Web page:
The Self Made Myth
|September 9, 2012||Posted by Adam T under News Bump, Political News, Political News - U.S.|
A renewed focus on the idea of individualism and making it on your own seems to be in full swing on the Republican side of the aisle this year. The Republicans went so far as to convert an out of context quote by President Barack Obama into the theme for their convention this year. Republicans would have us believe we are all “self made,” that every man is an island unto himself that determines, through his own choices and his own choices alone, where his life will lead. And, in contrast, they would have us believe that government does not help anyone build or accomplish anything. In other words, if you’re successful it is because of good choices, and if you are not successful it is because of bad choices. These ideas are false.
For an example of a successful man, take a look at Bill Gates. Bill Gates is not every man. He did not start from rags, he started with a middle class background, college educated parents, and he was also a white male. He already had an advantage going in. He is an example of a man who didn’t make it without a significant advantage and help from his family. Throughout his whole life, he went to school funded, at least in part, by public money. He went to school via the roads that were built by the government. And now that he has made it, he gives money back through charities and he supports taxing himself and people like him more.
Normally, pointing out a specific person with wealth who also advocates for taxation on himself and others like him elicits the “he should just cut a check to the treasury” argument. It’s a bogus argument that is basically saying all taxes should be voluntary or itemized selections. Both of those would collapse the entire tax system, and thus the government would also collapse. It is important to remember that the government also backs the U.S. dollar, giving it legitimacy in the world. It is also the global reserve currency. What this means is, fundamentally, that without government money basically ceases to exist.
Not everyone can choose to invest or take out a loan. And often people who are poor do not have many choices in what they buy, because of what they can or cannot afford. In other words Wal-Mart or other stores with oodles of lowest-bidder-made goods get the bulk of the buying because the “rules” are such that a poor person is very very likely to remain that way. Education, health care, and tax law all play into this.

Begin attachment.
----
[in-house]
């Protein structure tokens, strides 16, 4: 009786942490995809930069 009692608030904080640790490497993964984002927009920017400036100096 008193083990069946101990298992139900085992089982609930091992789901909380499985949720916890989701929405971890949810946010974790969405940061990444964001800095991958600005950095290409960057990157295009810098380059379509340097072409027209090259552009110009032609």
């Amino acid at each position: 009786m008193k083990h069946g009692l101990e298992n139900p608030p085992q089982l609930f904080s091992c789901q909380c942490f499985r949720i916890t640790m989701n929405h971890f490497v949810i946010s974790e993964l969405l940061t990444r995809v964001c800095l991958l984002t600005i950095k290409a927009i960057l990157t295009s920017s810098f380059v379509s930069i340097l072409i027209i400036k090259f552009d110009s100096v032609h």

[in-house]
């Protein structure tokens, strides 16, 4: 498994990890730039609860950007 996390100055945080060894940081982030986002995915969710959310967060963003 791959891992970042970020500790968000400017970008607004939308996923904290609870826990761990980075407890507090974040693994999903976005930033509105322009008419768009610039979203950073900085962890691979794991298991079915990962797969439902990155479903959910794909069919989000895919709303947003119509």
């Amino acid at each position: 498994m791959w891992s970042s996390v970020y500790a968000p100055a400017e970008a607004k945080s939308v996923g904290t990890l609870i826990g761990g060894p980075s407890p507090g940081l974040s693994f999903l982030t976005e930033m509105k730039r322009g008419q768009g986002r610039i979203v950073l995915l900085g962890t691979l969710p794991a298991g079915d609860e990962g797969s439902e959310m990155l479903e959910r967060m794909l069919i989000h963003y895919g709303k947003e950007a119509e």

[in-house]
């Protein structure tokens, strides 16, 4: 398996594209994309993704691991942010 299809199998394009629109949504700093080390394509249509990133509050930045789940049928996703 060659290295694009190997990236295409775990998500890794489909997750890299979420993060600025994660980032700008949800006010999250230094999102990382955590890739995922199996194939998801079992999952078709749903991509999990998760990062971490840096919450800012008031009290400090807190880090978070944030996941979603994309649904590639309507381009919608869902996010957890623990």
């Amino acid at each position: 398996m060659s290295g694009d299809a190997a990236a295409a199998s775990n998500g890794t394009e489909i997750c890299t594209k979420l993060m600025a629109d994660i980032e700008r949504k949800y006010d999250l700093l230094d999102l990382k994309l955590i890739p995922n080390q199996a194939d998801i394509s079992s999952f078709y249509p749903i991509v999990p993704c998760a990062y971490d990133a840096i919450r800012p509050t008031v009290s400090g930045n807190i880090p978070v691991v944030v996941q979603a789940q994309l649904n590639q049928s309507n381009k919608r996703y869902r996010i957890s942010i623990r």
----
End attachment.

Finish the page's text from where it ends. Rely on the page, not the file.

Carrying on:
Education is being cut, so more people don’t have the mental tools or earned skills to get ahead. Health care is being cut, and costs are going up, so if there’s someone with unexplained fatigue that could be a deathly illness or something as simple as allergies they cannot afford to go to the doctor to be checked out. Free clinics and sliding scale are also being cut and/or removed, making the problem even worse.
Tax law – well Republicans actually spent a good month near the beginning of this year arguing that the poor aren’t really poor and we should tax them more because of bogus statistics about who pays taxes and how dare they be so poor they have no federal income tax liability. This is all placing the responsibility where it doesn’t belong, implying that the poor are poor by choice and really have nothing to complain about anyway. It also, by implication, leads people to believe that if choices the poor make keep them poor, the choices rich people make keep them rich, and both types of people deserve everything they get.
So the Republicans have supported taxing the rich less, taxing the poor more, and making sure the poor have less and less health care and education. All of that, if implemented, leads to a society in which it is only the underdog out of millions that can rise past all that, mostly through pure luck. All the rationalization in the world won’t change the actual effects of all these policies in place at once and being pushed to their limit every time Republicans get into office. Rationalizing all this away is just being apologetic for really morally bankrupt policy platform.
With all this taken into account, Republicans believe in a false narrative. We are not all “self made,” with no involvement from any other people or government help. We all rely on the infrastructure paid for through taxes. Many of us rely on social programs whether or not we realize it. We all rely on police and fire services. We all also rely on our parents, teachers, and other authority figures for our education and well being until we can take over those things for ourselves. Republicans would have us believe otherwise. But, as Former President Bill Clinton said in his speech at the DNC this past Wednesday, “One of the greatest chairmen the Democratic Party ever had, Bob Strauss, used to say that every politician wants every voter to believe he was born in a log cabin he built himself, but, as Strauss then admitted, it ain’t so.”